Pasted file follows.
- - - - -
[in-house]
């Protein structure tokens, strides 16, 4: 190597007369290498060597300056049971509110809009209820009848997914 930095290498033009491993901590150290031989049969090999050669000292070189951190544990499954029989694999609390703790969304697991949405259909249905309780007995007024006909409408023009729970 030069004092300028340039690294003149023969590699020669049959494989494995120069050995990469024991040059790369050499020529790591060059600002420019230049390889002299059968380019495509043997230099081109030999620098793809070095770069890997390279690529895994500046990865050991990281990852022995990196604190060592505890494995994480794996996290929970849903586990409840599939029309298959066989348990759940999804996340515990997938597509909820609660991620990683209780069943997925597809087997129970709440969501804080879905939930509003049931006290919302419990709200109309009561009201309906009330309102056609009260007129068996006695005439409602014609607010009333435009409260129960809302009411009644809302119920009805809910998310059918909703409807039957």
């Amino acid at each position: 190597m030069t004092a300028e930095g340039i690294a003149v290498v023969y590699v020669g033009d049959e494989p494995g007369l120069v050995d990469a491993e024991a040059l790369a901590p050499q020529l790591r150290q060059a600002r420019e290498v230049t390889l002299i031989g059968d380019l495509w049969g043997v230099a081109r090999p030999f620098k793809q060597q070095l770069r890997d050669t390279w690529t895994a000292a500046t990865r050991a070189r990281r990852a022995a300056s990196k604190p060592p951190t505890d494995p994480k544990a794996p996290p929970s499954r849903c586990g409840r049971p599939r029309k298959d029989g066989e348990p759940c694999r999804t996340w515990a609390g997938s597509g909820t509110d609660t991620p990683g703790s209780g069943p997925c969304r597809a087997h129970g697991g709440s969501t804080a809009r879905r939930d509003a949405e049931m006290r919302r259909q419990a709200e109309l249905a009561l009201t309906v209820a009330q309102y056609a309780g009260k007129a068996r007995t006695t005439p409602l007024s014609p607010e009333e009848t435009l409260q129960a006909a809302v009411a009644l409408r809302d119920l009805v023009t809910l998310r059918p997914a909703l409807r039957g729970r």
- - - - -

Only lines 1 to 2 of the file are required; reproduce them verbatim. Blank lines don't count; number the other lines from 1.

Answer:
[in-house]
């Protein structure tokens, strides 16, 4: 190597007369290498060597300056049971509110809009209820009848997914 930095290498033009491993901590150290031989049969090999050669000292070189951190544990499954029989694999609390703790969304697991949405259909249905309780007995007024006909409408023009729970 030069004092300028340039690294003149023969590699020669049959494989494995120069050995990469024991040059790369050499020529790591060059600002420019230049390889002299059968380019495509043997230099081109030999620098793809070095770069890997390279690529895994500046990865050991990281990852022995990196604190060592505890494995994480794996996290929970849903586990409840599939029309298959066989348990759940999804996340515990997938597509909820609660991620990683209780069943997925597809087997129970709440969501804080879905939930509003049931006290919302419990709200109309009561009201309906009330309102056609009260007129068996006695005439409602014609607010009333435009409260129960809302009411009644809302119920009805809910998310059918909703409807039957």